When loading a fresh magazine or changing to a new one, there are two ways to “recharge” a semi-automatic pistol. You can push down on the slide lock lever using your firing or support hand thumb, or you can go through a partial slide racking motion. Some on the internet will insist that choosing the wrong method will get you killed and result in Justin Bieber lip-synching Milli Vanilli songs at your funeral.
Well, that’s not likely. Like most topics, the answers are just a bit more nuanced. Let’s explore some pros and cons of each method, and you can choose the right one for your unique situation.
The Slide Lock Lever Method
That neat little lever on the left side is handy for not only locking the slide open for administrative and safety functions; it’s also convenient for releasing the slide and letting it fly forward, chambering a fresh round in the process.
There are some benefits to this approach. First and foremost, it’s fast. In fact, it’s the fastest way to chamber a round from an “empty chamber and fresh magazine inserted” status. Your thumb is already likely hovering over that lever, so a fraction of an inch of movement completes the job. Movement is time, so fast times require minimal movement. You can’t accomplish this task with less motion than a quick push on the slide lock lever.
On the con side of the equation, there are a couple of things to consider. Some pistols, especially compact ones, require a lot of pressure to operate the lever from an open slide lock position. The smaller the gun for any given caliber, the more spring pressure you’ve got to deal with. It’s an inherent law of physics related to managing recoil and semi-automatic operation. On some compact pistols, you may not be able to release the slide reliably at all using finger pressure on the slide lock. There’s also a potential issue of wear and tear on the slide lock mechanism itself. Many consider it to be exactly what the name says – a slide “lock” feature. When the slide is jammed against the slide lock lever under heavy tension, pushing that lever out of the way results in some metal-to-metal wear. When racking the slide, pulling the slide back causes the catch to drop out of the way (at least in theory), so the action doesn’t wear the slide lock catch as much. Last but not least, if you use different pistols, the lever will be in a different location on every model, so it’s difficult to train and practice a singular motion to complete this operation, especially under stress.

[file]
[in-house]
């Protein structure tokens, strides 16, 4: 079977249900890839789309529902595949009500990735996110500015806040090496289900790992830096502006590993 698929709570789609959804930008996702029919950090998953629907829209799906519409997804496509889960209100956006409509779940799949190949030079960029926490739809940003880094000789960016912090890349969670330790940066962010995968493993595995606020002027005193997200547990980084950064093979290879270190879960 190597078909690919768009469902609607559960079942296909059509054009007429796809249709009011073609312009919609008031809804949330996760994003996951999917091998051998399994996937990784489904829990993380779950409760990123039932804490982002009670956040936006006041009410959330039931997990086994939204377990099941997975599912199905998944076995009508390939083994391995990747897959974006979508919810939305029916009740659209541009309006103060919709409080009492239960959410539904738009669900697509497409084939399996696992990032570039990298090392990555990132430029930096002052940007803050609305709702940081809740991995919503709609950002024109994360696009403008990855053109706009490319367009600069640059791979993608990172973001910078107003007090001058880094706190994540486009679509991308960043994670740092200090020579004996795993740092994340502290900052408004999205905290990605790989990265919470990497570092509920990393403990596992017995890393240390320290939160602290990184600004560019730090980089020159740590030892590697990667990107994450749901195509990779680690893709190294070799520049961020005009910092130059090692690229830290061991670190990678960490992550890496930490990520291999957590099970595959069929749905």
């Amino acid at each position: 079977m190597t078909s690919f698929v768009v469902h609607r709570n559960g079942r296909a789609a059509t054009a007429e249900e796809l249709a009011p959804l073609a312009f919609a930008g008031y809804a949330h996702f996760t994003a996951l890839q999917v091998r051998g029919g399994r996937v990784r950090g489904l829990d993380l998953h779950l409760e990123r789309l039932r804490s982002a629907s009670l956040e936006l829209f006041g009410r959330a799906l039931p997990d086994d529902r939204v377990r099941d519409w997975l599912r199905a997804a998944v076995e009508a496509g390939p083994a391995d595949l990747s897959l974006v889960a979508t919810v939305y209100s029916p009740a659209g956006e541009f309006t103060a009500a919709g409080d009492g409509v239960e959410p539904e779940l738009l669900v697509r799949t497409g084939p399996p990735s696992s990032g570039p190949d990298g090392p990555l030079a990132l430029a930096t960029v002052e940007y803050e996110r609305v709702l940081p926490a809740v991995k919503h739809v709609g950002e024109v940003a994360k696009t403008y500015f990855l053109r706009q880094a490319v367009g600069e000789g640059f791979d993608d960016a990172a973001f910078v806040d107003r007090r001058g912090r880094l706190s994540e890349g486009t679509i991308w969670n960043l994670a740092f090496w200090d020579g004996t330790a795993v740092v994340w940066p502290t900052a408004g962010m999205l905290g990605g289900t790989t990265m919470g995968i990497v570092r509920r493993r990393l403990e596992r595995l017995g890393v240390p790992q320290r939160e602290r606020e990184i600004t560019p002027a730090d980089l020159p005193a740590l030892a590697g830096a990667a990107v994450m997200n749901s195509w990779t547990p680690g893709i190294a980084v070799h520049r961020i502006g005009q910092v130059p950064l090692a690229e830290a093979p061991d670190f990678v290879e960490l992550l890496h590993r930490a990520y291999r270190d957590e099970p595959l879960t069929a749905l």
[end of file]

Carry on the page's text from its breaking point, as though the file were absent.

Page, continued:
Racking the Slide
From an open position, racking the slide causes the slide lock lever to drop out of the way enough to allow the slide to continue forward, pick up a fresh round from the magazine, and chamber it.
The benefits of the slide rack method include the following. First, it always works. With any semi-automatic pistol, as long as there is at least one round in the magazine, pulling the slide back and letting it fly allows the slide to bypass the slide lock and fully close. It also uses big muscles, and if you know how to rack the slide like a boss, it’s unlikely that you’ll have trouble operating any slide, even those on compact pistols. There’s also a case to be made for using the same motion for both administrative and emergency action drills like clearing a malfunction. The same moves make the gun ready to go bang. Simple is good.
The biggest drawback to the racking method is that it requires more time. That’s because it demands more movement. The racking method also involves the use of both hands. If you’re holding a flashlight, cell phone, or child with your support hand, it’s going to be a challenge to rack the slide. There are ways to do it but ingraining them into your muscle memory will take practice.
The Bottom Line
In summary, the slide lock lever method makes a lot of sense if you use the same gun all the time and have no problem operating the lever with thumb pressure only. If the lever is large and under reasonably light spring pressure, it’s a fast and intuitive solution. I wouldn’t worry about wear and tear on the slide lock itself. Guns are tools, and in the rare event that you experience wear to the point of reliability problems, buy a new lever. It’s an inexpensive part. If you have multiple guns or there’s a chance you may have to pick up an unfamiliar one in an emergency (say, your spouse’s) the racking method always works and may be your best bet. It uses big muscles and is arguably easier to perform under stress.
Whatever method you choose, start using it consistently. You’ll be surprised at how quickly either can become an automatic movement.
Source: Beretta Blog